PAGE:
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. San Diego Supercomputer Team Backs Firefighters in Recent "Horse" Wildfires

The SDSC/USCD supercomputer.
by Paul K. Mueller
San Diego CA (SPX) Aug 04, 2006
Firefighters facing fast-spreading wildfires, especially in remote areas where communications and other resources are scarce, can now add "cyberinfrastructure" to their firefighting arsenals.

Such combined hardware and software proved useful in the recent "Horse Fire" in California's Cleveland National Forest, when experts from the San Diego Supercomputer Center (SDSC) at the University of California, San Diego, responded to the urgent request of state firefighters for quick and reliable wireless communication among widespread teams.

That communication was speedily provided by the High Performance Wireless Research and Education Network (HPWREN), a resource supported by the National Science Foundation and staffed by researchers at the SDSC, UC San Diego's Scripps Institution of Oceanography (SIO), and San Diego State University. Within a day, SDSC experts were on the scene, establishing high-speed wireless data links.

HPWREN teams are no strangers to wildfires and catastrophes, but this was the first time that vital communication lifelines used Voice-over-Internet-Protocol (VoIP) technology - allowing wireless links from the Horse Fire command post to the Internet and to deployed firefighting teams.

Hans-Werner Braun, principal investigator on the program, and SIO seismologist Frank Vernon, co-principal investigator, lead the SDSC effort for HPWREN, and both recognize the value of cyberinfrastructure in responding to crises.

"Reliable communication is absolutely essential in emergencies and disasters," said Braun, "especially when response teams may be spread over a wide area, where some forms of communication aren't available or won't work. The wireless links to the Internet we provide through the HPWREN collaboration can keep everybody talking and responding effectively - a practical, lifesaving application of our research that we find especially gratifying."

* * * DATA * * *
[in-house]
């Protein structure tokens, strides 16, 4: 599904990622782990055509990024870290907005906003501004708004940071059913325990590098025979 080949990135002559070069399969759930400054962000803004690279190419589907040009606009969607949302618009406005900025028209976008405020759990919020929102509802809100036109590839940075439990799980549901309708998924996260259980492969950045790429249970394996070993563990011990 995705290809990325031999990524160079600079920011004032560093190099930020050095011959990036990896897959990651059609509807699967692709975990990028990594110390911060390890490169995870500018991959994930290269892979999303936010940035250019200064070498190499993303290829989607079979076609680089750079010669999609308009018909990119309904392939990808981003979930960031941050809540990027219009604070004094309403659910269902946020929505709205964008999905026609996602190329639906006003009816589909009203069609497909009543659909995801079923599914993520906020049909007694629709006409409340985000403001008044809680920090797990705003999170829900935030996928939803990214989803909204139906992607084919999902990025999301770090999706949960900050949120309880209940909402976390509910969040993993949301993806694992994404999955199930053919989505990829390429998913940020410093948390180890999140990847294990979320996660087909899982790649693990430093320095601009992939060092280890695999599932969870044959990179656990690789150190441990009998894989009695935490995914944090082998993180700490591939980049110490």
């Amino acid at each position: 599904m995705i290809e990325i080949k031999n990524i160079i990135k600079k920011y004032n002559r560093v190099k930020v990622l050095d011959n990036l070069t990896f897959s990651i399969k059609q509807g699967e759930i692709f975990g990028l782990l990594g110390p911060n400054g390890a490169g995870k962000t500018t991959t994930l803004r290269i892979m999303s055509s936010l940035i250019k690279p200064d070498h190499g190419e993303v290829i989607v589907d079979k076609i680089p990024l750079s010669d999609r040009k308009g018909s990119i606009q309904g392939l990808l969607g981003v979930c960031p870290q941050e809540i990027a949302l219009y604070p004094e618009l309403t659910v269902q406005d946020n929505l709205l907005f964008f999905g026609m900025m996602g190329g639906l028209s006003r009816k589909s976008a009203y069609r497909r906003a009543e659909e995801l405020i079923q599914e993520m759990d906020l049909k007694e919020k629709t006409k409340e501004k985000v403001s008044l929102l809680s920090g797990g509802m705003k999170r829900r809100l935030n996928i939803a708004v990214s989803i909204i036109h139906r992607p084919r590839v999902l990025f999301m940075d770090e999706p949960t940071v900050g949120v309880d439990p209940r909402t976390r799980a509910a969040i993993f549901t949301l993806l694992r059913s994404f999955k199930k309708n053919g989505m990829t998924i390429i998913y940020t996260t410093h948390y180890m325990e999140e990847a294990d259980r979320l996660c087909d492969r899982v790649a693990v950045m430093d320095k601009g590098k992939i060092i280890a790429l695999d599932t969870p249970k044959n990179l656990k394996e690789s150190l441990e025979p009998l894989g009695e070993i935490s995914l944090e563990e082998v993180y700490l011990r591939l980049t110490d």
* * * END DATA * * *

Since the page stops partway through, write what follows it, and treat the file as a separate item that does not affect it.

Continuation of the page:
Vernon agrees. "Although our primary roles are research and education, very important in themselves, we never forget that the ultimate aim of science, scholarship and study is improving people's lives - sometimes even saving lives."

To help support the firefighter's command post, the HPWREN team worked closely with the California Department of Forestry and Fire Protection, the U.S. Forest Service, Viejas tribal leaders, and the San Diego Sheriff's Department.

The HPWREN team's contributions to the fire-fighting effort did not go unnoticed. The National Science Foundation featured the team on its news page, in a story titled "Communication Team Erects Lifeline for Firefighters Battling California Wildfire," footage of the fire and its fighters has been broadcast regionally, and Braun has been interviewed by local television reporters about the participation of the SDSC and HPWREN staffers.

"Network connectivity, VoIP, and other technologies - backed up by the phenomenal computing resources available at the SDSC - give firefighters and other first responders fast, reliable tools in a crisis. High-performance wireless technology helps them work smarter and better - and that benefits everybody."

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